Next follows a big hiatus in the city weave occupied by St Brendan’s and St Lawrence’s Hospitals standing in an open space which is nearly half a mile in both directions. On the eastern side of this, bordering on Phibsborough Road but standing high above it, is one of the most vigorous and appealing of all Dublin’s railway stations, Broadstone Station, now (but let us hope not for ever) turned over to goods traffic.
The last, westernmost, sector of the northern hillside differs radically from anything we have so far described. Between Prussia Street / Manor Street and the westernmost stretch of the quays is a sector of Dublin which is like nothing so much as a country town, or perhaps like Highgate or Hampstead before they became fashionable 150 years ago. Composed of small buildings of differing periods it is in good repair, has few gaps, few unsuitable modern buildings and, all in all, presents no ‘problem’. Beyond this sector lies the huge enclave of Phoenix Park, with its cows, the Wellington Obelisk, an excellent ornamental park (called, sweetly, ‘People’s Garden’) and, somewhere in the trees, the President’s official home.
The south side presents a very different picture. As on the north, the railway marks the boundary between citizens’ Dublin, where most is tolerably seemly, and industrialists’ Dublin, where dirt, pollution and dereliction reign supreme. Once this exclusion has been made, we can say that the eastern half of the south bank, up to a north/south line drawn a hundred yards or so east of the two Protestant cathedrals, Christchurch and St Patrick’s, is smart Dublin. Extending about as far again beyond the Grand Canal on the south, it is like a much expanded Kensington – but because of the higher quality of the architecture of all periods, much prettier. This is generally in good shape, but is frequently and disastrously interrupted by large, blank modern office blocks. No worse in design than their counterparts anywhere else in the world, they look much worse because the comparison with the rest is so glaring.
The banks of the Liffey begin to rise westwards of College Green and are quite steep. There is no fluvial plain as on the north and as this is the oldest part of the city, the street pattern is more random. Dublin Castle marked the eastern edge of the medieval city, the western end lay on the line of Bridge Street, just westward of the Four Courts, while the southern end extended only about a quarter of a mile inland, to a point about midway between Christchurch and St Patrick’s. This area is generally called ‘The Liberties’. Thick with history, its soil packed tight with layer after layer of archaeological remains, it has little to show either of buildings or of coherent townscape. More gaps than building, it has been called, with some justice, ‘the largest car park in Europe’. It was killed as a coherent whole by the dual effect of intense poverty and industrial development in the last century. Even so, a lot of people still live there, (many of them in ferocious blocks of council maisonettes), and the area continues to attract strong local patriotism. The ‘Liberties Association’ is emphatically a body not to be trifled with.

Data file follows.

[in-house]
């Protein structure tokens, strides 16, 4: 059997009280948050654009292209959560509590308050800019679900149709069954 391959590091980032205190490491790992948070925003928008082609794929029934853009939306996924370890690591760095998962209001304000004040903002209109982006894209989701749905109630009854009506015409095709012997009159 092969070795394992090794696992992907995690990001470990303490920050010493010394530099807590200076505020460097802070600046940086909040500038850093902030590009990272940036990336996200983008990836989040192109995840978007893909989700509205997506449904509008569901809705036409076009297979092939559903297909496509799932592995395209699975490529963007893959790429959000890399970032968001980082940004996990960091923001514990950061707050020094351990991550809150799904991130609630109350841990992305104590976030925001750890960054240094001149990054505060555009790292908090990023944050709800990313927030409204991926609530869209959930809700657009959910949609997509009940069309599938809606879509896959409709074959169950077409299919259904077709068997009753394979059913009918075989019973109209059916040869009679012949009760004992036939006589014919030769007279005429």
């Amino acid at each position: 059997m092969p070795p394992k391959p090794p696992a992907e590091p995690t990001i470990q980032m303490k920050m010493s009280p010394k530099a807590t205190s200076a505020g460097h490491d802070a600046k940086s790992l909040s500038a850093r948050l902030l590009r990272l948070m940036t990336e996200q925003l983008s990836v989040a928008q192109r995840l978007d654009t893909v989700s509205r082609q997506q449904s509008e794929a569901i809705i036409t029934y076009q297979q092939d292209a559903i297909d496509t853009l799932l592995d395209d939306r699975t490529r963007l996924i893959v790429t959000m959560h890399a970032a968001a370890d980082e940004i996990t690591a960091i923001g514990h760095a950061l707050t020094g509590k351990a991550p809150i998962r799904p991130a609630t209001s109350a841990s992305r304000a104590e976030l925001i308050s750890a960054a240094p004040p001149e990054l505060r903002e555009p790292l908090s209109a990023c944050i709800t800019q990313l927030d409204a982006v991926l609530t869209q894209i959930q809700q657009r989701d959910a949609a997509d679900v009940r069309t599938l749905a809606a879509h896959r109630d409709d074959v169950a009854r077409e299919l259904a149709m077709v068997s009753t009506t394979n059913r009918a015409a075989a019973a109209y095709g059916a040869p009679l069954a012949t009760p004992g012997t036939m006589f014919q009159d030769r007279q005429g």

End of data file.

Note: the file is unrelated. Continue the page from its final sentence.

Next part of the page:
The ridge at the top of the river bank runs along the line Dame Street / Thomas Street / James’s Street and of the old road leading out towards Kilmainham. The westernmost sector of the bank, from Watling Street to Heuston Station, is wholly taken up by the Guinness St James’s Gate Brewery. This great enterprise also extends to the south side of the ridge, round the Grand Canal Harbour, so that it effectively blacks out the whole of the west end of the south bank. Though, doubtless, its habits are no worse than those of any other industrial undertaking of equal size and antiquity, it casts an appalling shadow of dirt and squalor over the whole quarter. What makes matters worse, is that it extends right down to the quayside and lines this ‘frontispiece of the nation’ with a quartermile of blank wall, enclosing storage sheds. If we take our eyes off this deplorable civic lapse, we see that Dublin ends to the west with the suitable bang, with the Heuston Station.
This, then, is central Dublin; what we have called ‘Dublin-within-the-Canals’. It represents only a small part of the whole. Nor does the oval of the canals contain completely either what we might call, in art-historical terms, ‘the visitable parts of the city’, or the ‘operative core’. It does not contain all the visitable parts because the architectural interest of Dublin buildings extends long after the eighteenth century: there are large tracts of excellent building outside the canals, particularly in the south-east (Rathmines, Rathgar) and along the coast all the way from Howth in the north to Dun Laoghaire in the south.